And now, in France, there is Stéphanie. The 24-year-old Princess Stephanie of Monaco is launching her own scent. Or to be exact, the Bourjois cosmetics company (the House of Chanel's mass-market division), having secured her name against unspecified royalties, has produced, packaged, and will soon be flogging (at £17 for 3.5oz) an eau de parfum called Stéphanie in department stores and "a few selected supermarkets''.
The launch was celebrated at the Ritz in Paris last week. There was a video presentation, a press conference, a "picture opportunity'' - a ritual involving the release, Circus Maximus style, of two dozen growling and clicking French paparazzi who swarm before the celeb on display for a few minutes, before several security guards shoo them away - and a lunch. The tone was understated, but forceful. Princess Stephanie, for those few readers who have managed to escape all of the past decade's gossip columns, is the rock-singing, disco-going, swimsuit-designing one. The idea was to make us forget all those Paris-Match covers.
There were, therefore, five Bourjois execs on the rostrum, surrounded by huge, glossy pictures of their precious property: Stephanie elle-même, in a severe Saint Laurent charcoal suit, high heels and sheer black tights. She is unexpectedly and strikingly beautiful, in a fine-boned, coltish sort of way. She sat down, fidgeting, tossing her head back or hiding behind her hands. Everyone's eyes were distracted from the video screen to her, and back, assessing, comparing. The Cartier watch matched the outfit. The silver slave bracelet belonged to the blue-jeaned, Mexican-booted Stephanie of the gossip magazines.
The video must have cost a mint. It showed us Stephanie walking on the beach at Deauville and Malibu, waterskiing, sitting in a Californian house to the sound of Aretha Franklin's Natural Woman and of Maurice Jarre's Out of Africa score, so that we could understand her Creative Process. ("C'est bien,'' she said, on being given perfume samples to smell. "Non, c'est pas bien.'' "Oui, j'aime bien ca.'')
The Bourjois people had rigged the press conference so that the first question would be suitably deferential. They looked alarmed when another journalist grabbed the microphone from their plant. Knowing the French press, they needn't have worried. Stephanie was addressed as "Princess'' and was given the opportunity to explain how Jacques Polge, Bourjois's star "nose'', had taught her that smells remind one of images and memories.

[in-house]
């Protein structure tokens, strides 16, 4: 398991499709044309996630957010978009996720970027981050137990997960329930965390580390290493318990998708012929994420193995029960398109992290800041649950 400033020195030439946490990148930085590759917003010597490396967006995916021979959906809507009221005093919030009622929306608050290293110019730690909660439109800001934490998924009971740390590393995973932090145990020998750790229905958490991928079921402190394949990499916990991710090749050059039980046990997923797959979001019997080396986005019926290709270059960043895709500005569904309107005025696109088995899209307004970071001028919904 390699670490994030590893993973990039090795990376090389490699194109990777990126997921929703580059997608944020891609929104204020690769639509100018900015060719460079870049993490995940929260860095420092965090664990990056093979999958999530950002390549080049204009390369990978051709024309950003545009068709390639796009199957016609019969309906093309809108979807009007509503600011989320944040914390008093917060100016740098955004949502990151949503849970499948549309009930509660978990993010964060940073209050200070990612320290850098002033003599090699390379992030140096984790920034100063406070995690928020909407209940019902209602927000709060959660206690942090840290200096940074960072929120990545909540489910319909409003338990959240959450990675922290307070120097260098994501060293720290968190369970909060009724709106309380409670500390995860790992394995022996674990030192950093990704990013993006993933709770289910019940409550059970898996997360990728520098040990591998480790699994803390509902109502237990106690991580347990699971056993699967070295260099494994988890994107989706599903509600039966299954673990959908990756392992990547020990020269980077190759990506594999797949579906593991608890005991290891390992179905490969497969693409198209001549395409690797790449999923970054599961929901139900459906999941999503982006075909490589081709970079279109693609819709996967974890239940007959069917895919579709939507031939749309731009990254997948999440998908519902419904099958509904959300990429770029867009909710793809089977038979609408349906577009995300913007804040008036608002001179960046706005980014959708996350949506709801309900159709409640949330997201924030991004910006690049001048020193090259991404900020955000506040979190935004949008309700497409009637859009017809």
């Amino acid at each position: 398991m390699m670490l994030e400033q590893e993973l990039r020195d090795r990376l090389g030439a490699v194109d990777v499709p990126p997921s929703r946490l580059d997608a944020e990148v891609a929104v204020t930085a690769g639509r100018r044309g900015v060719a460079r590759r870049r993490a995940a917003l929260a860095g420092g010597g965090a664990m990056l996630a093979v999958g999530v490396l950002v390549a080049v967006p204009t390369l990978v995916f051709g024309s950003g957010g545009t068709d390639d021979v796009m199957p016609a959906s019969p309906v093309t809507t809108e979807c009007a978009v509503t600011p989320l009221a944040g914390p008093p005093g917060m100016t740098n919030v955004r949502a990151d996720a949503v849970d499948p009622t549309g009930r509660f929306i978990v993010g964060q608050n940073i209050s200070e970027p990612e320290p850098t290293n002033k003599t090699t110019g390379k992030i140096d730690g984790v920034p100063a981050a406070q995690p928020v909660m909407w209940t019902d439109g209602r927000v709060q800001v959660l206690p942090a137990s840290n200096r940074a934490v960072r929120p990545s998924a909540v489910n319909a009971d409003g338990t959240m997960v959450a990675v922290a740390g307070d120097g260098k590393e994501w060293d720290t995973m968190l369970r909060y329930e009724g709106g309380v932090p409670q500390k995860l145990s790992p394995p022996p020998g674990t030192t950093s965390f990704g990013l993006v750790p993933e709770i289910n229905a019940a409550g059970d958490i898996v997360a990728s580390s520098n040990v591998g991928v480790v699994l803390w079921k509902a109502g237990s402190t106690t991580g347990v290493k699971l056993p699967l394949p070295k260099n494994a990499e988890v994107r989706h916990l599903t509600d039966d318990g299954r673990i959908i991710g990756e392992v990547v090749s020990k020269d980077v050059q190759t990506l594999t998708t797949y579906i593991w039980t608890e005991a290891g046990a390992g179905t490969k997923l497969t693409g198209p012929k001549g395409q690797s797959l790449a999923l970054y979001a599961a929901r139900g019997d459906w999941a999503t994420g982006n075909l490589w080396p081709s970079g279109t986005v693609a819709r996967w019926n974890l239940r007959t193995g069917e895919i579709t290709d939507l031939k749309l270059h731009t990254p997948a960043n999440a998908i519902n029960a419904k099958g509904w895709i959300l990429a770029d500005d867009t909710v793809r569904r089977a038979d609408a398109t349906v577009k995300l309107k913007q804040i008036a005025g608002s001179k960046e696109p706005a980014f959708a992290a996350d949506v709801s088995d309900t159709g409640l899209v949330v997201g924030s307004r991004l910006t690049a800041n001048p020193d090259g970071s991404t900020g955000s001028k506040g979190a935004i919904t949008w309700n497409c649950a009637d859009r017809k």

Why had she chosen to embark on the perfume business? "I was asked.'' How much work would the launch entail? "As little as possible.'' The execs showed dismay. Would she follow with the whole line bath oil, soap, body lotion? How about cosmetics, nail varnish, eyeshadow lines? Antoine Housset, chairman of Bourjois, soothingly took over. "Of course, if the princess wishes to...'' "The princess,'' Stephanie snapped, "hasn't decided yet.'' We then trooped out to lunch, she herded by Bourjois hostesses in blue and silver lamé dresses matching the scent's package. Finding myself next to her, I asked if she felt whether that woman, the one in the film and on the pictures and on the bottle displays, was really her. "I don't understand your question,'' she said.
Two or three months ago, I had attended a similar charade at l'Automobile Club in Paris: Liz Taylor had been whisked out of a Californian fat farm to launch the men's line of her Passion scent. The Passion hoopla, which must have earned the club serious money, was the kind of thing that has older members of L'Auto scuttering for the Travellers, the Interallié or the Jockey-Club: TV crews, all the tabloids, arc lights, massive security. Taylor looked terrible - she was an embarrassing three stones heavier than on publicity pictures surrounding her - and sold her stuff like a trouper. "Wear it everywhere you want to be touched,'' she said coyly.
But despite the hype, not every celebrity scent succeeds: can you remember Sophia, Sophia Loren's perfume? Or the ghastly Forever Krystle after Linda Evans's character in Dynasty? Which brings us to the question: what is Princess Stephanie's scent like? It's flowery, fairly strong, and it smells a bit of vanilla. Mon parfum est comme je suis, goes the advertising slogan. That Princess Stephanie doesn't seem to know exactly who she is doesn't seem to bother anyone.
23 September 1989
© Times Newspapers Ltd & Anne-Elisabeth Moutet, 1989.